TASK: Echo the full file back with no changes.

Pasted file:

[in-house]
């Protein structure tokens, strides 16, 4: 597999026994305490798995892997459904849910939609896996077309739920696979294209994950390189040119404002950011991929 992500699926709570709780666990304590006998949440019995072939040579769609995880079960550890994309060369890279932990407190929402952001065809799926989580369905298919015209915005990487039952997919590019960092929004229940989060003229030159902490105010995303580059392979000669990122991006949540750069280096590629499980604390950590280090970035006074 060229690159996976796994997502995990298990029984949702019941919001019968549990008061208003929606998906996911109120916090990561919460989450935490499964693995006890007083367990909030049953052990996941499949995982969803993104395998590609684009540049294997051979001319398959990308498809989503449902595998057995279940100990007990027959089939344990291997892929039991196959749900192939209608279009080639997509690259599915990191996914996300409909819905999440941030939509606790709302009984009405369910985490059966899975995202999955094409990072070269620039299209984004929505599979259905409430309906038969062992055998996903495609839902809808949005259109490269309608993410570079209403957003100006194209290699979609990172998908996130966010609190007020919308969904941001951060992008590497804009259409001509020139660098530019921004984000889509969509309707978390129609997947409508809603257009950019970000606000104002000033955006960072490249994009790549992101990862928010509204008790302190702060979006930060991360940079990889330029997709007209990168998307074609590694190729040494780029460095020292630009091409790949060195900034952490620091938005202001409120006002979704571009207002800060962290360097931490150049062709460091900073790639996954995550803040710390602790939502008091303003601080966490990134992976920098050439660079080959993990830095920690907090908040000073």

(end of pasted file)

[in-house]
């Protein structure tokens, strides 16, 4: 597999026994305490798995892997459904849910939609896996077309739920696979294209994950390189040119404002950011991929 992500699926709570709780666990304590006998949440019995072939040579769609995880079960550890994309060369890279932990407190929402952001065809799926989580369905298919015209915005990487039952997919590019960092929004229940989060003229030159902490105010995303580059392979000669990122991006949540750069280096590629499980604390950590280090970035006074 060229690159996976796994997502995990298990029984949702019941919001019968549990008061208003929606998906996911109120916090990561919460989450935490499964693995006890007083367990909030049953052990996941499949995982969803993104395998590609684009540049294997051979001319398959990308498809989503449902595998057995279940100990007990027959089939344990291997892929039991196959749900192939209608279009080639997509690259599915990191996914996300409909819905999440941030939509606790709302009984009405369910985490059966899975995202999955094409990072070269620039299209984004929505599979259905409430309906038969062992055998996903495609839902809808949005259109490269309608993410570079209403957003100006194209290699979609990172998908996130966010609190007020919308969904941001951060992008590497804009259409001509020139660098530019921004984000889509969509309707978390129609997947409508809603257009950019970000606000104002000033955006960072490249994009790549992101990862928010509204008790302190702060979006930060991360940079990889330029997709007209990168998307074609590694190729040494780029460095020292630009091409790949060195900034952490620091938005202001409120006002979704571009207002800060962290360097931490150049062709460091900073790639996954995550803040710390602790939502008091303003601080966490990134992976920098050439660079080959993990830095920690907090908040000073």